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BDVe Webinar Series - Big Data for Public Policy, the state of play - Data-driven policy making: methodology and experiment


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Do you know how data-driven approaches can influence the policy cycle and the benefits derived from this? Have you ever participated in a policy-lab, collaborating with other stakeholders to develop and test a policy? In this session, Anne Fleur van Veenstra from TNO will delve into current practices, insights and lessons learnt from current policy-lab projects, followed by Francesco Mureddu, from the Lisbon Council, who will look ahead and identify the main challenges and opportunities by presenting and discussing a roadmap for Future Research Directions in data-driven Policy Making.

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BDVe Webinar Series - Big Data for Public Policy, the state of play - Data-driven policy making: methodology and experiment

  2. 2. THERE IS A NEED TO RENEW THE LEGITIMACY OF PUBLIC POLICY-MAKING, ESPECIALLY THROUGH GREATER CITIZEN’S INVOLVEMENT AND OF DELIVERING BETTER PUBLIC SERVICES FOR ALL (ECOM 4614, 2016). 1. Data driven policy making 2. Policy Lab approach 3. Experiment: Rotterdam youth care Data-driven policy making: methodology and experiment
  3. 3. DATA DRIVEN POLICY MAKING Data such as (real-time) sensor data may provide new insights for (‘evidence-based’) policy making This may also require new methodologies, e.g. will machine learning enhance policy models? Co-creation: stakeholder involvement in different phases of the policy cycle Challenges include organizational readiness and policy makers’ willingness for using data and data-driven methods for policy making Data-driven policy making: methodology and experiment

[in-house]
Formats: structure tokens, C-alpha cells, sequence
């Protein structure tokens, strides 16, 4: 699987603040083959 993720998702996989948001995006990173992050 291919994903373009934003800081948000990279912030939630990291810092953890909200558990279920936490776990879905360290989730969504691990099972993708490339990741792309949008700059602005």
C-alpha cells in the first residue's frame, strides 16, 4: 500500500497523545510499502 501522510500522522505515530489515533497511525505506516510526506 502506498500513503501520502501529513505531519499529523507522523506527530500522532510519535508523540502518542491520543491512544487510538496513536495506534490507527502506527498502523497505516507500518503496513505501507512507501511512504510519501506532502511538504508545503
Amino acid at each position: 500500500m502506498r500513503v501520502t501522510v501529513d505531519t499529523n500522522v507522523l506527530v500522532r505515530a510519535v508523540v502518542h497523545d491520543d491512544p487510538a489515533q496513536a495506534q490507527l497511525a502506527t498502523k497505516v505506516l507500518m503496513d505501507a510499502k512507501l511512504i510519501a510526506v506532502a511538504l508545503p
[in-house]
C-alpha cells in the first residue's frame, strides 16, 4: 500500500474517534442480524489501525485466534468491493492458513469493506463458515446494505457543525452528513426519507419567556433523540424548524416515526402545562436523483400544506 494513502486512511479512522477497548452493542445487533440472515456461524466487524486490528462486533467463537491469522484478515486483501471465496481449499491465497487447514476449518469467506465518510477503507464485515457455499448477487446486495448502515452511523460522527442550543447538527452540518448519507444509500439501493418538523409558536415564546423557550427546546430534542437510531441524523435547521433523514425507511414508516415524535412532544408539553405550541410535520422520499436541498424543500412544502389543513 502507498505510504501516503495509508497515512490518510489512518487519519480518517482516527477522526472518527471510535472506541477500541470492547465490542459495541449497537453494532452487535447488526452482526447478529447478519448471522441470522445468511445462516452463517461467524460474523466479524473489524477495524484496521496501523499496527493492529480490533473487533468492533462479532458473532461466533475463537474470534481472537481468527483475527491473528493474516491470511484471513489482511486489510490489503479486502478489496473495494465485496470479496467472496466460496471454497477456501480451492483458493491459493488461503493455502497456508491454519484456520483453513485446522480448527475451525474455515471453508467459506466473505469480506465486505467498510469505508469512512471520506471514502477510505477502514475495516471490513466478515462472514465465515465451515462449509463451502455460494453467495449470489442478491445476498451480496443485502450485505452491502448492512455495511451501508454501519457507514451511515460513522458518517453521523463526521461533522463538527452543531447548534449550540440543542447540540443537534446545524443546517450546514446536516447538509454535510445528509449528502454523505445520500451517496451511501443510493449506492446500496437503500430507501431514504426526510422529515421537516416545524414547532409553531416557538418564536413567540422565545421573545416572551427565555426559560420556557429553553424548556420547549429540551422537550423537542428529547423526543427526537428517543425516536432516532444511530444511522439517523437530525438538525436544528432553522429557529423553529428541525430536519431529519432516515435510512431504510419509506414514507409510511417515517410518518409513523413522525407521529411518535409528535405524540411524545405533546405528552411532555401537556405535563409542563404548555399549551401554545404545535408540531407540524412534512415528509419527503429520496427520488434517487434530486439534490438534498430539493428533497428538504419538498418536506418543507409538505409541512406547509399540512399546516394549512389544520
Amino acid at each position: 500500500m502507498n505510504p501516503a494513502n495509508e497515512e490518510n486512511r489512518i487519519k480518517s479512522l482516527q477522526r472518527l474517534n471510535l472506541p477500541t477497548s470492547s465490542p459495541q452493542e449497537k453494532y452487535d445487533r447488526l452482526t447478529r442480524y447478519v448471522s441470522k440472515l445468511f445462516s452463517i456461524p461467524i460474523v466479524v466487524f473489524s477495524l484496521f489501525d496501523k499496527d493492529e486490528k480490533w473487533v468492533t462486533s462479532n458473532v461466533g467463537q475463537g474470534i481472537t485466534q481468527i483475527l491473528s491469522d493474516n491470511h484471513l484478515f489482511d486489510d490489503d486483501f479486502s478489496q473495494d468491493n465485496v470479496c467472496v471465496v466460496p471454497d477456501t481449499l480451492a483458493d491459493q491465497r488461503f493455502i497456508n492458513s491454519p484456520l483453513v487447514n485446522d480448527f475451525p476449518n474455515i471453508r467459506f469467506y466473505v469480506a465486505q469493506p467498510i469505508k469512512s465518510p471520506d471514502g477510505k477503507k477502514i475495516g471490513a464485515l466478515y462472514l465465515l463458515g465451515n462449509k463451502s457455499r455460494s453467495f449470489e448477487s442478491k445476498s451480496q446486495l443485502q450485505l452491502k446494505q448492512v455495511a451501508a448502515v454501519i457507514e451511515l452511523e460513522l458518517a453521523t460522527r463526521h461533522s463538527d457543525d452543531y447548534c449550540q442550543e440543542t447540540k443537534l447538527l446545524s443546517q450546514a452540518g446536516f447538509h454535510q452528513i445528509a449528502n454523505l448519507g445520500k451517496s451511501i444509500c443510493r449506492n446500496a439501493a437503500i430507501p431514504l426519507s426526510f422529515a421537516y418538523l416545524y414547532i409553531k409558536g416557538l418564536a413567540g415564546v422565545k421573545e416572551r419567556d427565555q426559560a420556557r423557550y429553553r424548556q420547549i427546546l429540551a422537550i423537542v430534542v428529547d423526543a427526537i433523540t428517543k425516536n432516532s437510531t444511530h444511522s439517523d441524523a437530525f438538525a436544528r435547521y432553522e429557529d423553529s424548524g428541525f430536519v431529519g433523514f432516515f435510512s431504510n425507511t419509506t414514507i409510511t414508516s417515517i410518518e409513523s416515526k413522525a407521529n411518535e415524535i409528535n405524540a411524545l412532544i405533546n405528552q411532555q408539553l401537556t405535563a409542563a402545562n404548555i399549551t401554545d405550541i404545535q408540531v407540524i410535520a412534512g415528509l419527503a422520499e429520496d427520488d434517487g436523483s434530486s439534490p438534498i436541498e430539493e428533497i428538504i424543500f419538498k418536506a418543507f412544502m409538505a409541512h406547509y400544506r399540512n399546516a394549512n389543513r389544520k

4. 4. THE ROLE OF EXPERIMENTS Legal restrictions, such as the GDPR, require a safe environment and methodology for experimenting: to explore the impact of new technologies and methodologies on public policy; to develop or enhance an evidence-base for policy; to involve policy makers and their organizations to investigate the opportunities and challenges that arise for scaling; and to involve citizens (and other stakeholders) in policy making (‘co-creation’) Data-driven policy making: methodology and experiment
  5. 5. POLICY LAB APPROACH 1. Identify new data sources and technologies that impact public policy. 2. Design experiments to test new technologies, methodologies and policy models. 3. Implement and monitor policy; develop opportunities for scaling. Data-driven policy making: methodology and experiment
  6. 6. CASE: YOUTH POLICY IN ROTTERDAM Data on social-emotional skills of youngsters may enhance the current policy model Develop a (double) hybrid policy model using theory and data and machine learning and ‘traditional’ statistics Data-driven policy making: methodology and experiment